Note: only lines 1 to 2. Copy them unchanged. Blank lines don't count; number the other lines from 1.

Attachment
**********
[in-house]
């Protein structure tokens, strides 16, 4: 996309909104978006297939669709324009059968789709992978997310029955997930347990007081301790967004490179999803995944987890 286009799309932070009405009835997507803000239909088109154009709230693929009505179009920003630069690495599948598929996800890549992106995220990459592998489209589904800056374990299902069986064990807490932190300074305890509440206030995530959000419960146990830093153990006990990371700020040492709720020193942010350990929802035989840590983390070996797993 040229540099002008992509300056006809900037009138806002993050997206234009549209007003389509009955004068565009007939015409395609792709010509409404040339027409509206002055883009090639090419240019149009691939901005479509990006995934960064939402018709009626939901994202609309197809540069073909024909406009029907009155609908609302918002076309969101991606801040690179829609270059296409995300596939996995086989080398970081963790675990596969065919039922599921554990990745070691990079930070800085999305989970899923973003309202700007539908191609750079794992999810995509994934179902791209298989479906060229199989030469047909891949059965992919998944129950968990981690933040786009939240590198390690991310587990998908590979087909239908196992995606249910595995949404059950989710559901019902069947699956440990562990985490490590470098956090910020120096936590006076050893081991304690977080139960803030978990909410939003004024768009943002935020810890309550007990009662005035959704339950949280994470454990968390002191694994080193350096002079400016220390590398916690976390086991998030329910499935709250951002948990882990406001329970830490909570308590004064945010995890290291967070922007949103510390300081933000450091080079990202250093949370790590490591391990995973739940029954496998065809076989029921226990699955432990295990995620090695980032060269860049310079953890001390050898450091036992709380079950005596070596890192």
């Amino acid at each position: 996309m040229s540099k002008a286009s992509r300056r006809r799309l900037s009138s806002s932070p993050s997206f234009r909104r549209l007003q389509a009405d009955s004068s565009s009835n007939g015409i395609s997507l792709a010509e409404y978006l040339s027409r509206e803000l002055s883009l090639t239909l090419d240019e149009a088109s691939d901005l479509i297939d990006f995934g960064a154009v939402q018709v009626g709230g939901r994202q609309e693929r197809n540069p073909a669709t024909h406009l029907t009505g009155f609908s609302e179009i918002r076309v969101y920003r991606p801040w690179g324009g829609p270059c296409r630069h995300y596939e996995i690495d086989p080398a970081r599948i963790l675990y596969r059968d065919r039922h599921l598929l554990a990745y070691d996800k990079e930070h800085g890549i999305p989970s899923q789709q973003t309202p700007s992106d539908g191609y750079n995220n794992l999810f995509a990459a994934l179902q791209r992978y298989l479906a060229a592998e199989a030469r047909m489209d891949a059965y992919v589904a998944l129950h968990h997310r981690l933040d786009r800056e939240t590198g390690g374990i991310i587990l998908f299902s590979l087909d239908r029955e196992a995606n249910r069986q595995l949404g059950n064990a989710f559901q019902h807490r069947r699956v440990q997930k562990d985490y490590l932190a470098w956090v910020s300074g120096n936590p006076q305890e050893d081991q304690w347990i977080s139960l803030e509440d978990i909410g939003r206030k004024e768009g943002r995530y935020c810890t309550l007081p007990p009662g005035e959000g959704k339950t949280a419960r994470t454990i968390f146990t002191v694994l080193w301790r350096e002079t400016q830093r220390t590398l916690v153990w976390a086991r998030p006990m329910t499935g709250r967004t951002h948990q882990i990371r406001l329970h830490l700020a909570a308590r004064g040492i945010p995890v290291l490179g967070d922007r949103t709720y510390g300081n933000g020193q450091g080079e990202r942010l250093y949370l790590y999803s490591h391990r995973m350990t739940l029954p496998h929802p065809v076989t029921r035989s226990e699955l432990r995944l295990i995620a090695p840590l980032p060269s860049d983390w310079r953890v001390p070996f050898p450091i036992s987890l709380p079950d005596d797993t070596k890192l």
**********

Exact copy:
[in-house]
């Protein structure tokens, strides 16, 4: 996309909104978006297939669709324009059968789709992978997310029955997930347990007081301790967004490179999803995944987890 286009799309932070009405009835997507803000239909088109154009709230693929009505179009920003630069690495599948598929996800890549992106995220990459592998489209589904800056374990299902069986064990807490932190300074305890509440206030995530959000419960146990830093153990006990990371700020040492709720020193942010350990929802035989840590983390070996797993 040229540099002008992509300056006809900037009138806002993050997206234009549209007003389509009955004068565009007939015409395609792709010509409404040339027409509206002055883009090639090419240019149009691939901005479509990006995934960064939402018709009626939901994202609309197809540069073909024909406009029907009155609908609302918002076309969101991606801040690179829609270059296409995300596939996995086989080398970081963790675990596969065919039922599921554990990745070691990079930070800085999305989970899923973003309202700007539908191609750079794992999810995509994934179902791209298989479906060229199989030469047909891949059965992919998944129950968990981690933040786009939240590198390690991310587990998908590979087909239908196992995606249910595995949404059950989710559901019902069947699956440990562990985490490590470098956090910020120096936590006076050893081991304690977080139960803030978990909410939003004024768009943002935020810890309550007990009662005035959704339950949280994470454990968390002191694994080193350096002079400016220390590398916690976390086991998030329910499935709250951002948990882990406001329970830490909570308590004064945010995890290291967070922007949103510390300081933000450091080079990202250093949370790590490591391990995973739940029954496998065809076989029921226990699955432990295990995620090695980032060269860049310079953890001390050898450091036992709380079950005596070596890192």